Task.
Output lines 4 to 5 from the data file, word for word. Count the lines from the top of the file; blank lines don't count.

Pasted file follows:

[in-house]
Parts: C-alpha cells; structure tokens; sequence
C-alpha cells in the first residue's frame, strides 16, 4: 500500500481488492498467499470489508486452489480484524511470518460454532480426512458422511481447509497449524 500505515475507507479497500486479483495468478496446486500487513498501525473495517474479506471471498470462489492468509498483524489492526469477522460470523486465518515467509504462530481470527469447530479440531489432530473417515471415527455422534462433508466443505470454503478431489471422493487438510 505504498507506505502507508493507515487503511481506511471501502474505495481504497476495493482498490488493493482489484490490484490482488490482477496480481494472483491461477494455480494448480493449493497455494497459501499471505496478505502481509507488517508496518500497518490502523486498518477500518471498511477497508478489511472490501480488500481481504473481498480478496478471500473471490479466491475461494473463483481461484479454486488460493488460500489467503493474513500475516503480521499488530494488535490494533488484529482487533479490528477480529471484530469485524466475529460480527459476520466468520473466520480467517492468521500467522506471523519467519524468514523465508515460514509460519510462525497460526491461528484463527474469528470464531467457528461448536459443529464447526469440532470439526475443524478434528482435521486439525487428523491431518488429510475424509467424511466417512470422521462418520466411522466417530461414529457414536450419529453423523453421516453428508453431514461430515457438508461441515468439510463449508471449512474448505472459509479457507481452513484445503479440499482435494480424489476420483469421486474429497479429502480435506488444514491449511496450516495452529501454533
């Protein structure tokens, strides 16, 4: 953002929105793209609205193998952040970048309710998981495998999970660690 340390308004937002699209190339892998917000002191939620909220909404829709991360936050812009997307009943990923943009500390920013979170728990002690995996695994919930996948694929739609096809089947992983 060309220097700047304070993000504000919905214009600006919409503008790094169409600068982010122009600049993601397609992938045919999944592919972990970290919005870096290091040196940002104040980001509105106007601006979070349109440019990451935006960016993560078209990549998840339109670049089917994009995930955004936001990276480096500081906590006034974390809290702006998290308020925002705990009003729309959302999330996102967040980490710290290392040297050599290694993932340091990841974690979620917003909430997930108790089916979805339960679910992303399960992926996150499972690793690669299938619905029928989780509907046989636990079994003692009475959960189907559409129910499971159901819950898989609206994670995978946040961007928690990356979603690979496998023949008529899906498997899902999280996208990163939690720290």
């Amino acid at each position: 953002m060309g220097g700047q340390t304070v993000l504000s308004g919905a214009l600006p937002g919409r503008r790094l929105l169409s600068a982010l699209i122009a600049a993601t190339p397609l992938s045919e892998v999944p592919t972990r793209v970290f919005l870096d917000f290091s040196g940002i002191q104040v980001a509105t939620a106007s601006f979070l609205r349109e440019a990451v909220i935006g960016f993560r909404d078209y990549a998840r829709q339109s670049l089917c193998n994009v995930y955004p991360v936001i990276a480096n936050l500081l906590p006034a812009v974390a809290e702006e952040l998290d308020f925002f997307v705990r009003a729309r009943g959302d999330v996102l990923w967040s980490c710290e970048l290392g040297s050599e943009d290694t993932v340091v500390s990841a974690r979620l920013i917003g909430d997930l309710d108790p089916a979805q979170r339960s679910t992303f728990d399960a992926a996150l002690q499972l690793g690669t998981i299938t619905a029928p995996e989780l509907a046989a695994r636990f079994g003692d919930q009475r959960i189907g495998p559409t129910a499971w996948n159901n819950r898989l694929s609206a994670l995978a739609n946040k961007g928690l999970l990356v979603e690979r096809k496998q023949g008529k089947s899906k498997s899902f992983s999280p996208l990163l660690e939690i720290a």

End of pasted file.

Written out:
């Protein structure tokens, strides 16, 4: 953002929105793209609205193998952040970048309710998981495998999970660690 340390308004937002699209190339892998917000002191939620909220909404829709991360936050812009997307009943990923943009500390920013979170728990002690995996695994919930996948694929739609096809089947992983 060309220097700047304070993000504000919905214009600006919409503008790094169409600068982010122009600049993601397609992938045919999944592919972990970290919005870096290091040196940002104040980001509105106007601006979070349109440019990451935006960016993560078209990549998840339109670049089917994009995930955004936001990276480096500081906590006034974390809290702006998290308020925002705990009003729309959302999330996102967040980490710290290392040297050599290694993932340091990841974690979620917003909430997930108790089916979805339960679910992303399960992926996150499972690793690669299938619905029928989780509907046989636990079994003692009475959960189907559409129910499971159901819950898989609206994670995978946040961007928690990356979603690979496998023949008529899906498997899902999280996208990163939690720290």
């Amino acid at each position: 953002m060309g220097g700047q340390t304070v993000l504000s308004g919905a214009l600006p937002g919409r503008r790094l929105l169409s600068a982010l699209i122009a600049a993601t190339p397609l992938s045919e892998v999944p592919t972990r793209v970290f919005l870096d917000f290091s040196g940002i002191q104040v980001a509105t939620a106007s601006f979070l609205r349109e440019a990451v909220i935006g960016f993560r909404d078209y990549a998840r829709q339109s670049l089917c193998n994009v995930y955004p991360v936001i990276a480096n936050l500081l906590p006034a812009v974390a809290e702006e952040l998290d308020f925002f997307v705990r009003a729309r009943g959302d999330v996102l990923w967040s980490c710290e970048l290392g040297s050599e943009d290694t993932v340091v500390s990841a974690r979620l920013i917003g909430d997930l309710d108790p089916a979805q979170r339960s679910t992303f728990d399960a992926a996150l002690q499972l690793g690669t998981i299938t619905a029928p995996e989780l509907a046989a695994r636990f079994g003692d919930q009475r959960i189907g495998p559409t129910a499971w996948n159901n819950r898989l694929s609206a994670l995978a739609n946040k961007g928690l999970l990356v979603e690979r096809k496998q023949g008529k089947s899906k498997s899902f992983s999280p996208l990163l660690e939690i720290a």